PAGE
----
Caged PETA Members To Urge Goans To Go Egg-Free This Easter

For Immediate Release:
26 March 2013

Bhuvaneshwari Gupta +91 9167937382; [email protected]
Sachin Bangera +91 9820122561; [email protected]

Group Points Out Extreme Suffering of Hens, Offers Cruelty-Free Options for Holiday Feast

Panaji, Goa – Confined to cages and holding signs that read, “Say No to Eggs – Go Vegan”, members of People for the Ethical Treatment of Animals (PETA) India will protest against the intensive confinement of hens on egg factory farms on Thursday. PETA’s point? That hens used for their eggs are forced to live in cages so small that they can’t even spread a single wing. PETA will tell passers-by about delicious egg-free options, which will allow residents to make all their favourite Easter dishes without harming a feather on a chicken’s back.

When: Thursday, 28 March, 12 noon sharp
Where: On the public pavement at Panaji Market, near the INOX cinema, DB Bandodkar Marg, Panaji, Goa.

“Egg production is cruel and also entirely unnecessary because it’s easy to cook without eggs”, says PETA India nutritionist Bhuvaneshwari Gupta. “And because they’re loaded with cholesterol and saturated fat, eggs are also bad for your health. People who want tips on going egg-free can order a copy of PETA’s free vegetarian/vegan starter kit by writing to [email protected].”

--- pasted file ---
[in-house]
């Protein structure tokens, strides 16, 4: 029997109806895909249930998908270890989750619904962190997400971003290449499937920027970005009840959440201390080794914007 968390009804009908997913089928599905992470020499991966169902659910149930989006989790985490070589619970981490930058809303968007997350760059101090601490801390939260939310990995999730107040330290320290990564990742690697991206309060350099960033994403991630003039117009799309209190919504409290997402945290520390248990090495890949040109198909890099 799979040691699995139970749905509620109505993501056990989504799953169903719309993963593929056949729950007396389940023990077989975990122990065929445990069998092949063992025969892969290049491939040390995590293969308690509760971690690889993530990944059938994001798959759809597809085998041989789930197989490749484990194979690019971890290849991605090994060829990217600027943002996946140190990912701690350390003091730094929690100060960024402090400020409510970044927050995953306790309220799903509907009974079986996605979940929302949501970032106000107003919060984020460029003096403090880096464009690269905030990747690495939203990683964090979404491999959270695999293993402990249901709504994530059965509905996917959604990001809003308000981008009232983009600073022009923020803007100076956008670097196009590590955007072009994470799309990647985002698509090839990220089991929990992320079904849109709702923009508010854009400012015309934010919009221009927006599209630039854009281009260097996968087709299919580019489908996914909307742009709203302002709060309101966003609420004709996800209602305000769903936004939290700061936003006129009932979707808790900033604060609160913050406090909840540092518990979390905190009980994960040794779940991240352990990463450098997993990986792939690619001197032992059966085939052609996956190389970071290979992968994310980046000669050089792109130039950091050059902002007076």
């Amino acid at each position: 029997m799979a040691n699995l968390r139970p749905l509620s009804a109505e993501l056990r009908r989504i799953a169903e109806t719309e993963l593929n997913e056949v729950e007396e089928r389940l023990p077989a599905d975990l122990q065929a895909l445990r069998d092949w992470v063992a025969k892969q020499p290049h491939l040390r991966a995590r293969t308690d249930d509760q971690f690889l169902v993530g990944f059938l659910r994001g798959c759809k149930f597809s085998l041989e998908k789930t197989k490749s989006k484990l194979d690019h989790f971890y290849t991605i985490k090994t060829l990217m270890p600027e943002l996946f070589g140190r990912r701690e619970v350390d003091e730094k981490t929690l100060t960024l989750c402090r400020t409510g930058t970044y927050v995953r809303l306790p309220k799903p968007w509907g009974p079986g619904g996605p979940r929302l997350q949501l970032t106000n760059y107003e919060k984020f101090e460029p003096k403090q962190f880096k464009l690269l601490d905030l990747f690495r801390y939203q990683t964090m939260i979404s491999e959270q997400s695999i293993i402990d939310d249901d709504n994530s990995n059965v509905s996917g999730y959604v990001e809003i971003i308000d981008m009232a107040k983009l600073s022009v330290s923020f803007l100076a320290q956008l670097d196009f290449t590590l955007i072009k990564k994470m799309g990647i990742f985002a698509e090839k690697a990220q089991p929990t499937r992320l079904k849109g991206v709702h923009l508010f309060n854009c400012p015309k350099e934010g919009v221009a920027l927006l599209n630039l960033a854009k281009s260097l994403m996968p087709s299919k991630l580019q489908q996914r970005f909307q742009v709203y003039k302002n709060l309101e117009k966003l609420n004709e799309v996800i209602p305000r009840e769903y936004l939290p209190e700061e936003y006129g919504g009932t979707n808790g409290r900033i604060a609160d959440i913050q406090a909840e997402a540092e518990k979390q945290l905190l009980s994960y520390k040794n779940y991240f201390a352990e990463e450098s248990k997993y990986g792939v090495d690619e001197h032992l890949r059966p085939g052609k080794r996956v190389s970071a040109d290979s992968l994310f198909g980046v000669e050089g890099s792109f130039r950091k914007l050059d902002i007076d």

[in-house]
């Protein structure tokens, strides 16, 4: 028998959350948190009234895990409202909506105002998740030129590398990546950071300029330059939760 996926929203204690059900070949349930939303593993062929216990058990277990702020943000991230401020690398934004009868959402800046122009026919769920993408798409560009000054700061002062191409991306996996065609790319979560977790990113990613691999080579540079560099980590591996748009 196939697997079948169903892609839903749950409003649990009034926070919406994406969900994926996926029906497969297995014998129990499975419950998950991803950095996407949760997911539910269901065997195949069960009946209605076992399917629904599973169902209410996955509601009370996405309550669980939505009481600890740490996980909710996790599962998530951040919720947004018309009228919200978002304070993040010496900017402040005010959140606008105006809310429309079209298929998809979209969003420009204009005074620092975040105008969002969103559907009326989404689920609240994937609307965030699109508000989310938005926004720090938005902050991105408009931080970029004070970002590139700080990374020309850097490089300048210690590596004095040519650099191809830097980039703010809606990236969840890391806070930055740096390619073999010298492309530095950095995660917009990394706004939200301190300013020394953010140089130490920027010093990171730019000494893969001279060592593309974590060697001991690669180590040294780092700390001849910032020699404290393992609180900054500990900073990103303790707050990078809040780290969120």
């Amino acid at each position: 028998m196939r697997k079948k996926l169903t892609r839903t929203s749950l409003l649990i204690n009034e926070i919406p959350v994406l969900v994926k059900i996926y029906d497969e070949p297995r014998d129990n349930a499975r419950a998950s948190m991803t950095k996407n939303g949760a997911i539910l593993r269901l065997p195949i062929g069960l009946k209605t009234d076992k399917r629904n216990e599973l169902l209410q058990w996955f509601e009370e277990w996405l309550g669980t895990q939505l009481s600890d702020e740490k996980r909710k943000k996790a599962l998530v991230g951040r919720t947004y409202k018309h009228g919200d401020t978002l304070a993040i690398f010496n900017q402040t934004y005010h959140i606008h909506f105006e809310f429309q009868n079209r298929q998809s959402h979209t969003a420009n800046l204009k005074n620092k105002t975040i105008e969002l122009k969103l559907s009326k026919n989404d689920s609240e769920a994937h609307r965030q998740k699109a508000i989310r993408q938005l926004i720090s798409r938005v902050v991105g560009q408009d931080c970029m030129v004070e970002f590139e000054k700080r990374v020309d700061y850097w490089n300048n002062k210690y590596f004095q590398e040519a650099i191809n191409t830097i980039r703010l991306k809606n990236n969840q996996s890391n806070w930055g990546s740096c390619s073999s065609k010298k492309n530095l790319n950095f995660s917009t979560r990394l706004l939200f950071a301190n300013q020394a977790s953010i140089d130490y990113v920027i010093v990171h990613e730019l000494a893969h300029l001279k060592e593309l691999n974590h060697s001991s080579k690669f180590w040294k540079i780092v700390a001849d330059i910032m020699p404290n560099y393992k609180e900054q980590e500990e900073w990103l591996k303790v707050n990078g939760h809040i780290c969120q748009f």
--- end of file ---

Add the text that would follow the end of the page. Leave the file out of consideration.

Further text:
For leavening, mix 2 teaspoons of baking soda with 2 tablespoons of warm water or 1 teaspoon of baking powder with 1 teaspoon of vinegar to replace each egg. For binding purposes, Ener-G Egg Replacer is perfect. You can also mix 2 tablespoons of cornstarch with 2 tablespoons of water as a replacement for each egg.

Millions of hens used for egg production spend their entire lives crammed inside tiny battery cages. Baby birds have their sensitive beaks cut off with a red-hot blade. Since cages are stacked one on top of another, faeces from the birds on top fall onto the birds below. Stress and constant rubbing against the wire cages cause hens to lose their feathers, and the birds’ bodies become covered with bruises, abrasions and boils. After their tired and worn-out bodies are no longer useful for egg production, they are sold for slaughter.

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